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Home Grown: High Country Arts

Owners: Don and Linda Burda

Ages: 54 and 55

Address: 20979 Highway 62, Shady Cove

Phone number: (541) 878-4006

Number of employees: Six

Web site: highcountryarts.com

E-mail: hcarts1@earthlink.net

EDITOR'S NOTE:

This is one in a weekly series of profiles on locally owned and operated businesses in Southern Oregon.

What do you do and how long have you been doing it?

We manufacture a lot of different products out of elk, deer and moose antlers and fallow deer and red stag antlers from Europe, Australia and New Zealand. We're licensed by the Oregon Department of Fish and Wildlife to buy antlers for craft purposes. We also have hickory twigs and poles with bark still on it shipped in from Tennessee.

Our primary business is supplying other retailers, catalog companies, furniture stores, gift and souvenir stores, such as Grand Teton National Park in Wyoming. I started in 1973, selling at a craft faire in Ashland. My first retailer that handled any of my product was a jewelry store in Sun Valley, Idaho. I was involved in Western art shows at the time and adopted the business name in 1983.

How long have you lived in the Rogue Valley?

I graduated from Medford High in 1969 and moved to Wyoming in the mid-1970s and came back in January of 1979.

What inspired you to go into this line of work?

I went to college at Southern Oregon (University) and worked for the Bureau of Land Management as a surveyor during the summer. I came across a lot of shed antlers and packed them out. At the same time I was studying archeology and got an interest in flintknapping, which is chipping arrow heads. I started using the antlers to do that work and thought there were other things I could do with it. I started making necklaces with it. Some people opened a consignment store in Ashland in 1973, and I was surprised anybody wanted those kind of things.

When I moved to Wyoming my summer job became a 10-year career with U.S. forest service and private surveyors. When I got to Wyoming, the state was going through a big boom, drilling for oil, mining for coal and uranium. A lot of people came from around the country to get jobs. They liked my buckles and stores wanted to buy them. I quit my surveying job and western-wear stores were buying everything I could make. The winters weren't very pleasant there, so I decided to move back to Oregon.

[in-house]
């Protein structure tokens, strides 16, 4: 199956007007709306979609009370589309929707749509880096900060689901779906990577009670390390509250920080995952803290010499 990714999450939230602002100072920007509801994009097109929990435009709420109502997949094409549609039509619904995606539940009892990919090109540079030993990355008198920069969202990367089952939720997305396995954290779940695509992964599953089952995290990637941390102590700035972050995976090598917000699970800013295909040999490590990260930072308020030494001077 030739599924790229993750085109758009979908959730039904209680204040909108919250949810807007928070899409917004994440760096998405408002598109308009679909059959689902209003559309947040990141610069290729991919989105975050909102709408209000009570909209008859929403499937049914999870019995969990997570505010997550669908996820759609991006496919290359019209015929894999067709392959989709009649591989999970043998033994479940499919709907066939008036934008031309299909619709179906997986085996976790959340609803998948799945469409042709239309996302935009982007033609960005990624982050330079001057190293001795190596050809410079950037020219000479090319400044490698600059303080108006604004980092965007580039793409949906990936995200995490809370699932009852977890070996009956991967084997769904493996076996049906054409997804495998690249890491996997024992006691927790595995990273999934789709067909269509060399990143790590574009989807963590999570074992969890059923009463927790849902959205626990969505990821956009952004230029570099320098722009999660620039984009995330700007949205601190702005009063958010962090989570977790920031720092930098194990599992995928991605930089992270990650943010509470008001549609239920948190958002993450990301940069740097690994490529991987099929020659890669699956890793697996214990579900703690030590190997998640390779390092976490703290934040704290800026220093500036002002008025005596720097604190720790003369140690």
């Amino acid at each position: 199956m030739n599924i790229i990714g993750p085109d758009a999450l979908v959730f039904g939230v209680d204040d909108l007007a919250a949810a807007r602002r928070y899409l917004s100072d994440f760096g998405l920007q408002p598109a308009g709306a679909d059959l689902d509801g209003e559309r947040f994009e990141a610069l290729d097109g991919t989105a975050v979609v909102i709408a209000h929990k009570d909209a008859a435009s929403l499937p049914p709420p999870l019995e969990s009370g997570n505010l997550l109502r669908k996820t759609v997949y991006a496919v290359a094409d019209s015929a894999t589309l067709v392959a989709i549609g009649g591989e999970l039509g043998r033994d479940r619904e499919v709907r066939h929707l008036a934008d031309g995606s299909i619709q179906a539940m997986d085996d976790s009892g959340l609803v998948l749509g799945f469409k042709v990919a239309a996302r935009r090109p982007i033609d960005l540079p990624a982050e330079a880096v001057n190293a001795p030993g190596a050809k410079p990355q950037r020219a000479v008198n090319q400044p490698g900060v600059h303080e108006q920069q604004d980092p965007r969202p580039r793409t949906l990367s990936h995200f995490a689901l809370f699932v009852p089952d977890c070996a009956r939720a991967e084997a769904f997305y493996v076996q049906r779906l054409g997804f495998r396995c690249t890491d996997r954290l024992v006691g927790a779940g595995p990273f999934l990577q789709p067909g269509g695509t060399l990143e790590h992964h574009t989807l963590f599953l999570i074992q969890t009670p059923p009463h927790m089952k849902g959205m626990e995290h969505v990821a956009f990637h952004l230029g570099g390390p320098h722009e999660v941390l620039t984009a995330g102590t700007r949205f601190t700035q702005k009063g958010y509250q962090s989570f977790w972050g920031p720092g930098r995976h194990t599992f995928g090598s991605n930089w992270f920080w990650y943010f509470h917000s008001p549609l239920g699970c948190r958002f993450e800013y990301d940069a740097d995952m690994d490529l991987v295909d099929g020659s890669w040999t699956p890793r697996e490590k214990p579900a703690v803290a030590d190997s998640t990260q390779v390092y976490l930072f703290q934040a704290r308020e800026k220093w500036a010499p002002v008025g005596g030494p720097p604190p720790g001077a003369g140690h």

What decision or action would you change if you could do it again?

I would have taken more business classes in college.

What's the toughest business decision you've made?

Before 9/11 we did a lot more traveling to trade shows around the United States. We had a showroom at the merchant marts in Chicago, High Point, N.C., Atlanta, Dallas, Kansas City, Denver and Minneapolis. They're not open to the general public, but that's how we get known throughout the country. After 9/11 occurred, people quit traveling like they had in the past, whether for fear or a cutback in expenses, we had to make choices to stay in some of the markets. We pulled out from quite a few of them, because there were fewer buyers in attendance.

We're still in Atlanta, Denver, Dallas and Minneapolis. Part of the reason the attendance has gone down at the shows is because of competition from big box stores.

Who are your competitors?

We don't have a huge amount of competitors doing the utensils we do ' steak knives, flatware, serving utensils and carving sets with antler handles and hickory. In the other spectrum we do, antler lighting, fixtures and mirrors, they're in Idaho, Wyoming and Montana. It's hard to say, but there are probably a dozen strong companies and other people working out of their garage or back of their pick-ups making chandeliers.

How do you define success for your business?

It's been a constant challenge coming up with new ideas. It surprises me when we can still come up with something new. Buyers ask what's new and some years we hold back on new things so that we can have something new the next year. Sometimes we wondered how we could ever fill orders. We did a thousand baskets with kindling in them for L.L. Bean one year. I hired a lot of high school kids to split the kindling that year.

We're living in a world where everything is made in China, it's amazing we're still here. We've had some of the customers say they want the look, but don't want to pay the price for the real thing. Some of our customers have a difficult time stocking shelves because they don't want to buy anything made in China.

What are your goals?

I want to develop our Web site to where it works more smoothly and cut back on the travel we have done in the past because it's a major expense. The companies we deal with know who we are, so we don't need to travel as much as we used to. We used to be gone from January to mid-April and then go again in July, September and October. This year, so far, we've been gone three weeks.

What training or education did you need?

I took some silversmithing when I was primarily doing jewelry. I've tried to find blacksmiths, woodworkers and others with skills I needed. We have other artisans hand-make items that go into our products.

What's your advice for budding entrepreneurs?

Pursue their dreams and go for it. For me, it was the adventure and excitement of landing a big company to carry the product we made. Sometimes, it seemed like magic, but we spent the money to go to the shows and invested the time.

Home Grown: High Country Arts "business@mailtribune.com

Don Burda and his wife, Linda, own High Country Arts in Shady Cove, turning antlers into souvenirs, decorative items, chandeliers and eating utensils.